Black History Culture : Slavery Documents.........

Discussion in 'Black History - Culture - Panafricanism' started by info-moetry, Feb 10, 2012.

  1. info-moetry

    info-moetry STAFF STAFF

    Country:
    United States
    Joined:
    Dec 20, 2004
    Messages:
    10,724
    Likes Received:
    6,428
    Gender:
    Male
    Occupation:
    A+ technician
    Location:
    The rotten Apple
    Ratings:
    +6,486
    [​IMG]

    [​IMG]

    the dark face of slavery photos/Daguerreotype image of the Cazenovia Fugitive Slave Law Convention held on 21 and 22 August 1850

    [​IMG]

    [​IMG]

    [​IMG]
     
  2. info-moetry

    info-moetry STAFF STAFF

    Country:
    United States
    Joined:
    Dec 20, 2004
    Messages:
    10,724
    Likes Received:
    6,428
    Gender:
    Male
    Occupation:
    A+ technician
    Location:
    The rotten Apple
    Ratings:
    +6,486
  3. info-moetry

    info-moetry STAFF STAFF

    Country:
    United States
    Joined:
    Dec 20, 2004
    Messages:
    10,724
    Likes Received:
    6,428
    Gender:
    Male
    Occupation:
    A+ technician
    Location:
    The rotten Apple
    Ratings:
    +6,486
  4. info-moetry

    info-moetry STAFF STAFF

    Country:
    United States
    Joined:
    Dec 20, 2004
    Messages:
    10,724
    Likes Received:
    6,428
    Gender:
    Male
    Occupation:
    A+ technician
    Location:
    The rotten Apple
    Ratings:
    +6,486
  5. info-moetry

    info-moetry STAFF STAFF

    Country:
    United States
    Joined:
    Dec 20, 2004
    Messages:
    10,724
    Likes Received:
    6,428
    Gender:
    Male
    Occupation:
    A+ technician
    Location:
    The rotten Apple
    Ratings:
    +6,486
  6. info-moetry

    info-moetry STAFF STAFF

    Country:
    United States
    Joined:
    Dec 20, 2004
    Messages:
    10,724
    Likes Received:
    6,428
    Gender:
    Male
    Occupation:
    A+ technician
    Location:
    The rotten Apple
    Ratings:
    +6,486
  7. THE-GOD

    THE-GOD Well-Known Member MEMBER

    Joined:
    Jul 9, 2008
    Messages:
    581
    Likes Received:
    114
    Gender:
    Male
    Ratings:
    +128
    I can't understand any of that cursive
     
  8. info-moetry

    info-moetry STAFF STAFF

    Country:
    United States
    Joined:
    Dec 20, 2004
    Messages:
    10,724
    Likes Received:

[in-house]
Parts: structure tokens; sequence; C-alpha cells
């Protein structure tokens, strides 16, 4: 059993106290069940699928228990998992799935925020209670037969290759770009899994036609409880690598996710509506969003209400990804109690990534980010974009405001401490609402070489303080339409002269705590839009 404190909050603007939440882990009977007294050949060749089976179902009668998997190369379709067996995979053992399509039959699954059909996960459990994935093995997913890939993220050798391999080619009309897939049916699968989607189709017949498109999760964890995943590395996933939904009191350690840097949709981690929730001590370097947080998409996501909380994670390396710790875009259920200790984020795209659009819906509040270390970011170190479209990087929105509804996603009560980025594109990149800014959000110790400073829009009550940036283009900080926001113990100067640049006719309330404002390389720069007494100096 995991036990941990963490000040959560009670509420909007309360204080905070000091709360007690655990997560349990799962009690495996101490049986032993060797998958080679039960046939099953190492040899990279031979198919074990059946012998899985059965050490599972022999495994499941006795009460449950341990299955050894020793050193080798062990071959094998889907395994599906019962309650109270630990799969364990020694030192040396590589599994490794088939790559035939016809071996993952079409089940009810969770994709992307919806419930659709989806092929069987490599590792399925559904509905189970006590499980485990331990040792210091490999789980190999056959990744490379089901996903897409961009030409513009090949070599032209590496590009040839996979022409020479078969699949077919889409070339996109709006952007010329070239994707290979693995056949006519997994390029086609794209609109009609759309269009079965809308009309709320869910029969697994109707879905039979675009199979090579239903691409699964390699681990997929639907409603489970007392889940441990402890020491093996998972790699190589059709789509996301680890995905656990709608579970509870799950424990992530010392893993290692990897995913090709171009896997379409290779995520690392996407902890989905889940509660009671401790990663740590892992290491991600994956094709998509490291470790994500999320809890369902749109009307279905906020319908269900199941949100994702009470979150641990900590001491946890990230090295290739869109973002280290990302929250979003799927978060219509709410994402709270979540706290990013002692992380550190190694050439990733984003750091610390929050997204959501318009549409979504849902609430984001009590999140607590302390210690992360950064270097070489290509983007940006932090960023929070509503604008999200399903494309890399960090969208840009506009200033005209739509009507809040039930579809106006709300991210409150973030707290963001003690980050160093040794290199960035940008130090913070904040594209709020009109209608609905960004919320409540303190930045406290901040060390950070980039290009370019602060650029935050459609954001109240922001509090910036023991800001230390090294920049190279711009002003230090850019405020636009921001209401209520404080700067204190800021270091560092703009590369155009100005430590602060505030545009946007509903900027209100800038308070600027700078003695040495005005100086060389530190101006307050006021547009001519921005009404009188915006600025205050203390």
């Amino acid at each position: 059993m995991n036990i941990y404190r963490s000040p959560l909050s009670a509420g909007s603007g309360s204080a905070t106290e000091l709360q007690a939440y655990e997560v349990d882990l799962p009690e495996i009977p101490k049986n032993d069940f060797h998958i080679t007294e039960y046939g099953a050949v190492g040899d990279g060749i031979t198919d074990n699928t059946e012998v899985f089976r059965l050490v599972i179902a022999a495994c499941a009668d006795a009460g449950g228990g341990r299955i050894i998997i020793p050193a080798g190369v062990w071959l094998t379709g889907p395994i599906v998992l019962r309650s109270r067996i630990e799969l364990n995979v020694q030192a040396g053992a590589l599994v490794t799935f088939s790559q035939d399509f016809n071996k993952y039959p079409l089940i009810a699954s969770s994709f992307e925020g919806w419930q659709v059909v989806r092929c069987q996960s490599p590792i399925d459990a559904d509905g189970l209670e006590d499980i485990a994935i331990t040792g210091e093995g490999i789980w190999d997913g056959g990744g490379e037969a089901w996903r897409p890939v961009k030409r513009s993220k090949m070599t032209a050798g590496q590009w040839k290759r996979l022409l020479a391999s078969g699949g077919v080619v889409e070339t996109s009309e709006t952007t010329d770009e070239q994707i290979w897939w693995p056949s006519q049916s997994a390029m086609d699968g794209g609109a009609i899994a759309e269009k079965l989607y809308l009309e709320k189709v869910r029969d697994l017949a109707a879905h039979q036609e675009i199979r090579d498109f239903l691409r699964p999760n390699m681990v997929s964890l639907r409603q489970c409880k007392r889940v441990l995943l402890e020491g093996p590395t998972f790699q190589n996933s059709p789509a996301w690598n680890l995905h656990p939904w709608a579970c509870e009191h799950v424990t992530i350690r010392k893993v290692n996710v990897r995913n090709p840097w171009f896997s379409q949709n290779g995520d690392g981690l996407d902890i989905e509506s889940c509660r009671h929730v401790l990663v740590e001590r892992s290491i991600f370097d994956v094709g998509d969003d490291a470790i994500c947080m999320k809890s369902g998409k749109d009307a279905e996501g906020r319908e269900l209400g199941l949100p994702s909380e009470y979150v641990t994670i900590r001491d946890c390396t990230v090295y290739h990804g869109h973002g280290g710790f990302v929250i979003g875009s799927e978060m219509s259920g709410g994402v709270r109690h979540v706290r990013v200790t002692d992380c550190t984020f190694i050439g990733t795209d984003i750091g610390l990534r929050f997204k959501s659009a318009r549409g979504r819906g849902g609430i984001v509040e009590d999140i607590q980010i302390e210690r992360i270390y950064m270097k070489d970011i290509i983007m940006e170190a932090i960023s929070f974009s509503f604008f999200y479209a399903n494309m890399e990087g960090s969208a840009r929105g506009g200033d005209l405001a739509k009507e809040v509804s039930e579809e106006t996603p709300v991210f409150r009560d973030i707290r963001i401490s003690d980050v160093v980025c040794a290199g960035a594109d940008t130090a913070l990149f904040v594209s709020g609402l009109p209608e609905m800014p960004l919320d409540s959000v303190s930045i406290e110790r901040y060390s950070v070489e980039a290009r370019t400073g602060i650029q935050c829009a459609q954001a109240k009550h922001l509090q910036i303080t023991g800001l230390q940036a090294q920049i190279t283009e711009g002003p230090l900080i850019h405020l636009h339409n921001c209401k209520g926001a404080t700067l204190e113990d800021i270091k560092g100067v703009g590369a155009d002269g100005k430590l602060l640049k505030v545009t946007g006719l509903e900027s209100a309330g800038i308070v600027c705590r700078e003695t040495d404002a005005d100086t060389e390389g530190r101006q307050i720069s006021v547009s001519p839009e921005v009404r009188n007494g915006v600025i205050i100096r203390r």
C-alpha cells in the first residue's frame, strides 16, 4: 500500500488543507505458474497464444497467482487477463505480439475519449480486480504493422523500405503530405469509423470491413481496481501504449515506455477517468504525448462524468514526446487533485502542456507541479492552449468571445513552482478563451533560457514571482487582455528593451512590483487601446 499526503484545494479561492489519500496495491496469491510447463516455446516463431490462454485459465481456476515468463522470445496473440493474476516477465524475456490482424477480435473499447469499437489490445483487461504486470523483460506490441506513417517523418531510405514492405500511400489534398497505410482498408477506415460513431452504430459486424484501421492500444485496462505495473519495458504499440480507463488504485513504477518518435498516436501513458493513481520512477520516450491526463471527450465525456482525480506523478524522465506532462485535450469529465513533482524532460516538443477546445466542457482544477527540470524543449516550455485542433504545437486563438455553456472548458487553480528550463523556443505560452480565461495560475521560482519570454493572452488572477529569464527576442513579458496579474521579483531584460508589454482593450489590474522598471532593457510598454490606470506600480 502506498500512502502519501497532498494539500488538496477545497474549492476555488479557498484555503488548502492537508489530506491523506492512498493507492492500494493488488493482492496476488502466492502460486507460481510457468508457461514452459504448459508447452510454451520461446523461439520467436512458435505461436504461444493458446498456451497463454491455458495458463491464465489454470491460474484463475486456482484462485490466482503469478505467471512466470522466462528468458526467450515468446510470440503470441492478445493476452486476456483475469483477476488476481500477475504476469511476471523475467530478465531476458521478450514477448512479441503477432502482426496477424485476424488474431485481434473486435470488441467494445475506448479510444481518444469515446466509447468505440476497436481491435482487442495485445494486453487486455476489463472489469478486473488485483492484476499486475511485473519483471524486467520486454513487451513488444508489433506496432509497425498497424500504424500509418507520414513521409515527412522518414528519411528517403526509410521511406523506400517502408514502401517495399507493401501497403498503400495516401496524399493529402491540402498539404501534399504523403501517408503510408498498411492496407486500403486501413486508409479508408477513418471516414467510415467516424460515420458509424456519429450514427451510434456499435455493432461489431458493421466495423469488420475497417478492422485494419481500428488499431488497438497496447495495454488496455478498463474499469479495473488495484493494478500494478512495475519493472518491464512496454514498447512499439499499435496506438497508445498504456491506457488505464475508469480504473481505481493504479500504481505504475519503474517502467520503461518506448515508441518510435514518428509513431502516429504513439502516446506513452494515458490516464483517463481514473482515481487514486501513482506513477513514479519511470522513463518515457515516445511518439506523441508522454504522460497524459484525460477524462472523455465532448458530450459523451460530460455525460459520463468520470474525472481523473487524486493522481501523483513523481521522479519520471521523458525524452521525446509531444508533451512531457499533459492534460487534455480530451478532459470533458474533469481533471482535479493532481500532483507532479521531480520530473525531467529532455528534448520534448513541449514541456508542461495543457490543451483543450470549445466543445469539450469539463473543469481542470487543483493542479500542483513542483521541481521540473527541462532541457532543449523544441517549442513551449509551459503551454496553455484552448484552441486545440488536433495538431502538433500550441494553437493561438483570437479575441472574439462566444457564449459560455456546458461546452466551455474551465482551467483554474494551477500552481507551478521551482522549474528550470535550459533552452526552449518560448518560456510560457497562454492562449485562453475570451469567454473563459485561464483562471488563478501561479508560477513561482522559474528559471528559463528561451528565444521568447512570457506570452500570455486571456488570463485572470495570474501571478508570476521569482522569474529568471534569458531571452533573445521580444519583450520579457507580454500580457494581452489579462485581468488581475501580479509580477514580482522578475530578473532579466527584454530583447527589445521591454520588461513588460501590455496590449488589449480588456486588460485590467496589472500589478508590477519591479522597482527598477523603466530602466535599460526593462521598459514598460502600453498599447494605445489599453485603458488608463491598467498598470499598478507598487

6,428
    Gender:
    Male
    Occupation:
    A+ technician
    Location:
    The rotten Apple
    Ratings:
    +6,486
    Suggestion: Try opening your 'eye' a little more.......... other than that, maybe what's in cursive is not for you to 'understand'.
     
    • Like Like x 1
    • Agree Agree x 1
    • List
  9. info-moetry

    info-moetry STAFF STAFF

    Country:
    United States
    Joined:
    Dec 20, 2004
    Messages:
    10,724
    Likes Received:
    6,428
    Gender:
    Male
    Occupation:
    A+ technician
    Location:
    The rotten Apple
    Ratings:
    +6,486
    My sixth sense started tingling when i read this one and i think it's a fraud.




     
  10. info-moetry

    info-moetry STAFF STAFF

    Country:
    United States
    Joined:
    Dec 20, 2004
    Messages:
    10,724
    Likes Received:
    6,428
    Gender:
    Male
    Occupation:
    A+ technician
    Location:
    The rotten Apple
    Ratings:
    +6,486
    SLAVERY in NEW YORK
    Systematic use of black slaves in New Netherland began in 1626, when the first cargo of 11 Africans was unloaded by the Dutch West India Company.
    The company had been founded in 1621, and it "operated both as a commercial company and as a military institution with quasi-statelike powers."[1] The company had tried its colonial experiment of New Netherland at first with agricultural laborers from Holland, but this plan went nowhere. Most of the Dutch who came to America sought to pile up money in the lucrative fur trade and then hurry back to the comforts of Holland to enjoy their wealth. So the company increasingly turned to slaves, which it already was importing in vast numbers to its Caribbean colonies.